Piero is the Italian form of Peter, the English form of Greek Petros meaning “stone, rock”. Piero is also an Italian surname originating from the given name.
Nicknames: Pierino (Italian diminutive)
- Pietro (Italian)
- Pier (Italian, Dutch)
- Peter (English, German, Dutch, Swedish, Norwegian, Danish, Slovene, Slovak)
- Piera (Italian)
- Pietra (Italian)
- Pierina (Italian diminutive of Piera)
Purvis comes from an English surname, originally used as a metonymic occupational surname for an appointed official responsible for providing supplies for a monastary or manor house. The name comes from Middle English purveys meaning “provisions, supplies” from Old French porveoir (to look at, procure) which is ultimately derived from Latin providere (to foresee, anticipate).
Parker comes from an English surname, an occupational name for someone who was a gamekeeper, meaning “keeper of the park” or “park keeper”. It comes from Proto-Germanic *parrukaz (enclosure, fence).
Pan is the name of a Greek god of the wild, nature, shepherds, and flocks, depicted as a man with the horns, legs, and tail of a goat, and who often played the pan-pipes. His name is somewhat tricky to pin down- it may be related to Greek pan meaning “all”; it could mean “shepherd” or it may come from an old Arcadian word for “rustic”, since Pan’s homeland was Arcadia. However, it’s believed that Pan is a cognate of Pushan, a Hindu god, in charge of the nourishment and protection of cattle; both their names may be from Proto-Indo-European *peh₂- (to protect, to shepherd). Pan is also a short form of names like Pandora or any name beginning with Pan.
Pan is also a Chinese surname, also common in Korean and Vietnamese, meaning “water in which rice has been rinsed” from the character 潘, though there may be other meanings depending on the character; it’s also a Spanish and Occitan surname meaning “bread” from Latin panis (bread), an occupational name for a baker or a pantryman, as well as a Polish, Ukrainian, and Yiddish surname meaning “lord; master; landowner” from a Slavic word.
Origin: Greek, Proto-Indo-European, Chinese, Latin, Slavic
Percy is a short form of Percival, first created by French poet Chrétien de Troyes for his poem Perceval, the story of the Grail in the 12th century. It’s likely the name was based on Welsh Peredur meaning “hard spear” though the spelling of the name was altered to resemble Old French percer val “to pierce the valley”. Percival is one of the Knights of the Round Table in Arthurian legends. Percy could also be a nickname for Perseus, a figure from Greek mythology (son of the Greek god Zeus); though the etymology behind his name in uncertain, it has been linked to Greek perthein meaning “to waste, ravage, sack, destroy”.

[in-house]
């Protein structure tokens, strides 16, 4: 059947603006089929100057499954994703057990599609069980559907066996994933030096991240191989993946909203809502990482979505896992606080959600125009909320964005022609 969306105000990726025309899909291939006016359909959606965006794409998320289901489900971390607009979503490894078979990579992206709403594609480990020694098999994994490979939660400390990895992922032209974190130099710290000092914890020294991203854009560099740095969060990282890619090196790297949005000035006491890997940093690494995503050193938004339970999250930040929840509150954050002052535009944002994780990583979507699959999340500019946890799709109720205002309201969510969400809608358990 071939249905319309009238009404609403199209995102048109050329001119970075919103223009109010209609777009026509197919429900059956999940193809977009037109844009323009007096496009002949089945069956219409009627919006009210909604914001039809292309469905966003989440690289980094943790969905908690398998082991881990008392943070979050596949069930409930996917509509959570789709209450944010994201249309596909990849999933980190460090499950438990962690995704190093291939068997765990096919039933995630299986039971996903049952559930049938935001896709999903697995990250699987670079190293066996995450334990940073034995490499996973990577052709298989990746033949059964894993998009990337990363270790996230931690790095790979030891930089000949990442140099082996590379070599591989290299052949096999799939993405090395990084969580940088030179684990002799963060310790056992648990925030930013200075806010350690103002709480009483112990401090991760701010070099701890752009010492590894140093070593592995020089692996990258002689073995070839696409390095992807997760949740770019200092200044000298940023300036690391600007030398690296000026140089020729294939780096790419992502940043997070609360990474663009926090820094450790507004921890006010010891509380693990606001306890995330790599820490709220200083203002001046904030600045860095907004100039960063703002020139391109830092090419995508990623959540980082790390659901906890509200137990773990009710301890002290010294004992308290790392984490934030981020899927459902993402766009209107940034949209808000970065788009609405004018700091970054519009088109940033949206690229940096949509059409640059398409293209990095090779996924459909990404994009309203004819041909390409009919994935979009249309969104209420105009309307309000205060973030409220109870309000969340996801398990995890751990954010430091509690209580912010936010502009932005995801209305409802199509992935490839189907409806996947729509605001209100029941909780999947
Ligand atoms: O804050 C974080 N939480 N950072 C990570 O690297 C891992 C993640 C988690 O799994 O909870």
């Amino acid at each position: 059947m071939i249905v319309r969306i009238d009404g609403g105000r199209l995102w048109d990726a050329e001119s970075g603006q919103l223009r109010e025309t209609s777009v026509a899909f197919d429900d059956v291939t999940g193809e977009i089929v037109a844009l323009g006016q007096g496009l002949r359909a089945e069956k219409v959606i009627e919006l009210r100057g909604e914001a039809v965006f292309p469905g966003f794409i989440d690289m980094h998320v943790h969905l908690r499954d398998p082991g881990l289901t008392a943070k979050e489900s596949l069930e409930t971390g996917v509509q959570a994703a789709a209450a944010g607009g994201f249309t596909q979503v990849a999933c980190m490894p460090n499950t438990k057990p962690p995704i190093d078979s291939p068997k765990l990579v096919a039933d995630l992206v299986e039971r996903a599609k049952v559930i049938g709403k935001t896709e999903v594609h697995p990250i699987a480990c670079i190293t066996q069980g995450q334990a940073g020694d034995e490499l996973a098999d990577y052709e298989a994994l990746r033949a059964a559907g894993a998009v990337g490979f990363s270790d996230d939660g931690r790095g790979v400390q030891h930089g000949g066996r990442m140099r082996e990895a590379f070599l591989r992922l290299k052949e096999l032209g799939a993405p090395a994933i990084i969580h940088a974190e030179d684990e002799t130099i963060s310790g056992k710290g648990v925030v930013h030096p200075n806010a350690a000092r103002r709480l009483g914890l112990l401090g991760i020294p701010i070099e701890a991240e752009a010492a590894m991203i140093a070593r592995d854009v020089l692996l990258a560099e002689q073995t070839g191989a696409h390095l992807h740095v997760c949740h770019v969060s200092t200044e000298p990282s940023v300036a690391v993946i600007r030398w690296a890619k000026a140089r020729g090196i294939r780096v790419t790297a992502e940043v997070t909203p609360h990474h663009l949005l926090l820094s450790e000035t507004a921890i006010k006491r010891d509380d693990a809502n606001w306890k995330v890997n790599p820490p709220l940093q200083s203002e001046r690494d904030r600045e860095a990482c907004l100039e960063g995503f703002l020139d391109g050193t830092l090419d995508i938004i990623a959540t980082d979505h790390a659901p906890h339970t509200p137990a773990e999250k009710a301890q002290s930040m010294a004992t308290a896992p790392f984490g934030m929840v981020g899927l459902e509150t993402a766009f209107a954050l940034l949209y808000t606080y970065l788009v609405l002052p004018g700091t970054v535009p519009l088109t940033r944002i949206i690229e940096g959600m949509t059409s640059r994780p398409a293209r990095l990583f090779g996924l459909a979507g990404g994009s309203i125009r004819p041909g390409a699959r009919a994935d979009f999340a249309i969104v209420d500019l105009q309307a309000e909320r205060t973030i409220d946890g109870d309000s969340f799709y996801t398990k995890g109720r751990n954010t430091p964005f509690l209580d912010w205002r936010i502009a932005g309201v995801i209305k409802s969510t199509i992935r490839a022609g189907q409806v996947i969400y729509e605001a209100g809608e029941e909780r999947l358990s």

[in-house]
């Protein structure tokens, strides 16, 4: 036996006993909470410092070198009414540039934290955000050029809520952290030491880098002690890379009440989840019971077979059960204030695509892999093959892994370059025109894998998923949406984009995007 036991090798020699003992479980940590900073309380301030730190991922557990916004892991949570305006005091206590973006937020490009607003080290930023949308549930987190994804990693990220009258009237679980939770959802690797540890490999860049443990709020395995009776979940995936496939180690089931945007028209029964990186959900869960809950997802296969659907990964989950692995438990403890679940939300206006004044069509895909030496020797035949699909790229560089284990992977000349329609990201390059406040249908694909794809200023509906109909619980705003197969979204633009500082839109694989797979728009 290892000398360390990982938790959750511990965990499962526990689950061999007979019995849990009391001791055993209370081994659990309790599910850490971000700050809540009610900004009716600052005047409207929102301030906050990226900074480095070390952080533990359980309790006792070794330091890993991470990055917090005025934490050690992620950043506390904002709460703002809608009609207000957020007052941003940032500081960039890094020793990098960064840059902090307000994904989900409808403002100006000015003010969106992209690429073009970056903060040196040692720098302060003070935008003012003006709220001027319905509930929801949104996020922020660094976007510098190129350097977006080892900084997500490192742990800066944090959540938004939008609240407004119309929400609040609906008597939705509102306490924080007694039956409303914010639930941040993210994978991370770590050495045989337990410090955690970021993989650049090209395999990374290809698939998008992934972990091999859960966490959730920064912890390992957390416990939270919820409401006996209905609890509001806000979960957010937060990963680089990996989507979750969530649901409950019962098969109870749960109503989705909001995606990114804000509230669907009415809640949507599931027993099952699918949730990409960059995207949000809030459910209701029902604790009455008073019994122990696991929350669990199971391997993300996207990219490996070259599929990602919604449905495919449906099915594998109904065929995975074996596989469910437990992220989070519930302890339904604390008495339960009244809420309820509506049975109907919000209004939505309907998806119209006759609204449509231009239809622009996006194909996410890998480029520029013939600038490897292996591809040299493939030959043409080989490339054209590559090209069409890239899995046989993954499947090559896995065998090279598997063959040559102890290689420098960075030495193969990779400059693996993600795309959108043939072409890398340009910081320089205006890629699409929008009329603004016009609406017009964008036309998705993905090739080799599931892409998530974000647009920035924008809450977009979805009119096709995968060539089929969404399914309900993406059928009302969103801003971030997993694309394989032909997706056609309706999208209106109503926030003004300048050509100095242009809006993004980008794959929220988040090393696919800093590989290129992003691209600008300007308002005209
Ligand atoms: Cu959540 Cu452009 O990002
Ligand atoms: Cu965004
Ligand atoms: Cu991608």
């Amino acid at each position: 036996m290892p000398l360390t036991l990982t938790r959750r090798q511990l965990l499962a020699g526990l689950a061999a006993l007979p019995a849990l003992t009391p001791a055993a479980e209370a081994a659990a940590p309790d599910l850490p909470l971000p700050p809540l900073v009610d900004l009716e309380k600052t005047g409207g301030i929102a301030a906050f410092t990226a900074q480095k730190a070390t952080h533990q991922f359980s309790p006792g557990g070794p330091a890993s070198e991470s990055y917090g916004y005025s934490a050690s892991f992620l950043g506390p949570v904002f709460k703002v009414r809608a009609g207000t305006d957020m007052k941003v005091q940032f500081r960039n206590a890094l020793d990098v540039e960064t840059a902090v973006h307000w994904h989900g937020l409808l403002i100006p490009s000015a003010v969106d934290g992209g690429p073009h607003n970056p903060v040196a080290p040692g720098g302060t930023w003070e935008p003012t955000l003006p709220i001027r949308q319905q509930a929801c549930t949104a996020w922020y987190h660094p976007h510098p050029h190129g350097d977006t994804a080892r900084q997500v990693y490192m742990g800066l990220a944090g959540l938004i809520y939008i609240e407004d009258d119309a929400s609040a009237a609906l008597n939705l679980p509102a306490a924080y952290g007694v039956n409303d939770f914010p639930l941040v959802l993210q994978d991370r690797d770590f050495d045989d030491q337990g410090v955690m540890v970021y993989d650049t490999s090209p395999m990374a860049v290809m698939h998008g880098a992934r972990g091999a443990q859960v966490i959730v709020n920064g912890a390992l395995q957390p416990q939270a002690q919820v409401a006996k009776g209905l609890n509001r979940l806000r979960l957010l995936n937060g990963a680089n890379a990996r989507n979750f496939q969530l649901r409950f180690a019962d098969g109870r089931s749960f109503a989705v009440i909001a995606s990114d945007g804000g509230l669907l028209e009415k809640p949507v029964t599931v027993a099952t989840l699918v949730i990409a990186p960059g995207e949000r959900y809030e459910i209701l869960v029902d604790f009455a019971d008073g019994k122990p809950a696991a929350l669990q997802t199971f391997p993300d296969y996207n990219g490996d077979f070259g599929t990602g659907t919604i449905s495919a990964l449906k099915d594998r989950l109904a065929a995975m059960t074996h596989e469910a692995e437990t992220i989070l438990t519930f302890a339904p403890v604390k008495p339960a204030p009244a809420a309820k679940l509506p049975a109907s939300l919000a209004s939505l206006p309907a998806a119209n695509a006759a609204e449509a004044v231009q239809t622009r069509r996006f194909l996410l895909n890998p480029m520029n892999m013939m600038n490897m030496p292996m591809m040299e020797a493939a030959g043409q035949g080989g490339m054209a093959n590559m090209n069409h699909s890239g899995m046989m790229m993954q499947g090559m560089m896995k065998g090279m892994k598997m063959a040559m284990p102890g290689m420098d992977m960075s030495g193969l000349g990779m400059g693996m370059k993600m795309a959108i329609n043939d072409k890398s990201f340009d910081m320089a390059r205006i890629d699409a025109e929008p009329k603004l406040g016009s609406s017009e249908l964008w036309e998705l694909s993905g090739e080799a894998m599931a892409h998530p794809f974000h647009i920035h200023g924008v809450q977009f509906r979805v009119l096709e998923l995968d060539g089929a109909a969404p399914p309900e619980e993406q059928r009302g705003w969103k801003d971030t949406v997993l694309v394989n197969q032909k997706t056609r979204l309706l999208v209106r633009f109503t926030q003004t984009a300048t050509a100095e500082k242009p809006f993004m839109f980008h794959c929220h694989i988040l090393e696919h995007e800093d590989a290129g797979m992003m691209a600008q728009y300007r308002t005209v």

Percy is also a surname derived from the name of a Norman town called Percy-en-Auge which may originally have been a Gaulish name Latinized as Persius, which is also a Roman family name though it may also be from Old French percer (to pierce, to breach) and haie (hedge, enclosure), perhaps given to a soldier who breached a fortification or a poacher who hunted in a private park.
Origin: Welsh, Old French, Greek
- Peredur (Welsh)
- Percival (English)
- Perseus (Greek)
Pandora is a Greek female name meaning “all gifts”, “all-giving” or “all-gifted” from Greek elements pan (all) and doron (gift). In Greek mythology, Pandora was the first human woman created by the Greek gods from the earth, who each gave her a gift: needlework and weaving; grace and cunning, a cunning nature, and curiosity. She was created specifically to punish mortals for Prometheus’s theft of fire and giving it to the mortals, giving her as a bride to Prometheus’s younger brother Epimetheus. Pandora was given a jar in which all the evils in the world were contained and warned never to open it, however her curiosity proved to be too much and she let out all the evils in the world with the exception of hope.
Nicknames: Pan, Dora
Perdita comes from Latin perditus meaning “lost”. It was created by William Shakespeare for a character in his play The Winter’s Tale (1623).
Phineas is a male name of uncertain meaning and etymology. It’s been linked to Hebrew meaning “serpent’s mouth” or “oracle”, as well as Ancient Egyptian meaning “the Nubian”. Spelled Phineus, it’s a Greek name borne by several figures in Greek mythology. The most notable bearer is a king of Thrace who features in the Argonautica, a Greek epic poem written about Jason and the Argonauts. This Phineus is either the son of Agenor or Poseidon, god of the sea, who had the gift of foresight and was blinded because he revealed too much of the gods’ plans (though there are different versions of how he became blind). The Argonauts came upon him on an island and agreed to help them on their voyage if they helped him get rid of the Harpies that were constanty harassing him by eating his food everytime he tried to eat. The meaning behind the name is unknown as well, though I’ve seen it listed as possibly meaning “vulture” or it might be composed from Greek elements iphios (strong, stout) and noûs (mind, reason, understanding) so essentially meaning “strong mind” or “strong understanding”.
Origin: Hebrew, Ancient Egyptian, Ancient Greek
- Phinehas (Biblical)
- Phinees (Biblical Greek)
- Pinchas (Hebrew)
- Finees (Biblical Latin)
Porter comes from an English surname meaning “gatekeeper, doorkeeper” from Old French portier via Latin porta meaning “gate”; it was an occupational name for someone who was a gatekeeper of a town or a large house. Porter could also refer to someone who carried loads for a living with their own strength rather than a cart or a horse, another occupational name which comes from Old French porteour meaning “to carry” via Latin porto (to carry). In the modern era, a porter is someone who works at a hotel who carries luggage.
Perouze is an Armenian female name meaning “turquoise”.